Leong Sze Hian stands corrected?

On 23rd March 2011 we published an excerpt from a blog Visaisahero which revealed that the Straits Times (ST) might have heavily edited a forum letter until it reflected a view contrary to the intent of the letter writer, Samuel C. Wee. This was followed by an opinion piece by a TOC reader critical of ST’s actions.

On 25th March 2011, regular TOC contributor Leong Sze Hian weighed in on the issue. In his article “ST Forum Editor was right after all“, Mr Leong wrote that Samuel Wee was ‘quoting the wrong statistics’.

The following is Samuel Wee’s response to Mr Leong’s article, as well Mr Leong’s reply to him.

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Good day kind sir,

I refer to your TOC article dated today, March 25th.

In your article, you make the argument that “Straits Times Forum Editor, was merely amending his (my) letter to cite the correct statistics.

“For example, the Education Minister said “How children from the bottom one-third by socio-economic background fare: One in two scores in the top two-thirds at PSLE” –

But, Mr Samuel Wee wrote “His statement is backed up with the statistic that 50% of children from the bottom third of the socio-economic ladder score in the bottom third of the Primary School Leaving Examination”.”

Kind sir, the statistics state that 1 in 2 are in the top 66.6% (Which, incidentally, includes the top fifth of the bottom 50%!)

Does it not stand to reason, then, that if 50% are in the top 66.6%, the remaining 50% are in the bottom 33.3%, as I stated in my letter?

Also, perhaps you were not aware of the existence of this resource, but here is a graph from the Straits Times illustrating the fact that only 10% of children from one-to-three room flats make it to university–which is to say, 90% of them don’t.

http://www.straitstimes.com/STI/STIMEDIA/pdf/20110308/a10.pdf

I look forward to your reply, Mr Leong. Thank you for taking the time to read this message.

Yours truly,
Samuel Caleb Wee

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Hi Samuel,

Thanks very much for raising these very interesting points.

I feel that we should, wherever possible, try to agree to disagree, as it is healthy to have and to encourage different viewpoints.

Seldom, in my experience, is there a one hundred per cent right or wrong perspective on an issue or matter.

From a statistical perspective, in my humble opinion, I am afraid I am still unable to agree with you entirely, as I feel that it may not be appropriate to use statistics to quote what a person says, out of
context.

Allow me to illustrate this with an example:

If I say I think it is fair in Singapore, because half of the bottom one-third of the people make it to the top two-thirds, it does not mean that someone can quote me and say that I said what I said because half the bottom one-third of people did not make it.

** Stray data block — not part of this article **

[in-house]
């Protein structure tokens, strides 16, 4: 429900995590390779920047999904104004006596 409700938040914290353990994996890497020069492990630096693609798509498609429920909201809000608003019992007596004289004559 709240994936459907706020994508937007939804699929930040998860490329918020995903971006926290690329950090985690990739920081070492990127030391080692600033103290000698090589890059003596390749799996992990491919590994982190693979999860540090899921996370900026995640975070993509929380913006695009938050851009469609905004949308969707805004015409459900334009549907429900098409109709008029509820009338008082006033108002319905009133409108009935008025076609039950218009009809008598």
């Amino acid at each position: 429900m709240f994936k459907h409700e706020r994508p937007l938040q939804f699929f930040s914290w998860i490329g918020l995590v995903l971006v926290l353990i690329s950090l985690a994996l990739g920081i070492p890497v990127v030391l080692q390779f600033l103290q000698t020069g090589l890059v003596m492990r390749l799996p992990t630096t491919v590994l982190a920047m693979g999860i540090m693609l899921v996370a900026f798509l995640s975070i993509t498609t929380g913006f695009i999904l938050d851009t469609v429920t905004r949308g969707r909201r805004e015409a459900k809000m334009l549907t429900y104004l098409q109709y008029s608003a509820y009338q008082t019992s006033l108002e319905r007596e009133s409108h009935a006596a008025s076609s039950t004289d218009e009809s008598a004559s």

I think it is alright to say that I do not agree entirely with what was said, because does it also mean on the flip side that half of the bottom one-third of the people did not make it?

This is what I mean by quoting one out of context, by using statistics that I did not say, and implying that I did, or by innuendo.

Moreover, depending on the methodology, definition, sampling, etc, half of the  bottom one-third of the people making it, does not necessary mean that half did not make it, because some may not be in the population because of various reasons, like emigration, not turning up, transfer, whether adjustments are made  for the mobility of people up or down the social strata over time, etc.

If I did not use a particular statistic to state my case, for example, I don’t think it is appropriate to quote me and say that you agree with me by citing statistics from a third party source, like the MOE chart in the Straits Times article, instead of quoting the statistics that I said.

Did the Minister make his remarks with reference to the MOE chart in the Straits Times article? In this regard, I can find no reference to answer this question. If the Minister did not refer to the MOE chart, which may have been inserted by the Straits Times in the context of the Straits Times’ reporting of the debate in Parliament, is it fair for anyone to assume that the Minister did so?  And thus conclude and say that he made his remarks by backing them up with the MOE chart statistics? What if the Minister was citing more current data than until 1995, which is about 15 years ago?

To put in in another way, I cannot find anything in any of the media reports to say with certainty that the Minister backed up his remarks with direct reference to the MOE chart. There is also nothing in the narrative that only 10 per cent  of children from one-to-three room flats make it to university – which is to say, 90 per cent  of them don’t. The ’90 per cent’ cannot be attributed to what the minister said, as at best it is the writer’s interpretation of the MOE chart. We may also need to be cognizant of the possibility of the relative ratio in the entire population at issue and by cohorts in terms of university and polytechnics, which may have been changing over time, from 1980 to the end date of 1995 in the chart.

I am happy to concede that notwithstanding my remarks above, judging from the number of people who have posted on The Online Citizen who say that you are right and I am wrong, that you are ‘statistically’ more right than me.

Finally, I would like to thank you again, because as a writer who hardly has any formal education, training or experience, in statistics, I am  continually trying to learn to write better, as I often try to write
from a statistical perspective – this has been one of the most  intellectually stimulating exchanges for me.

Leong Sze Hian

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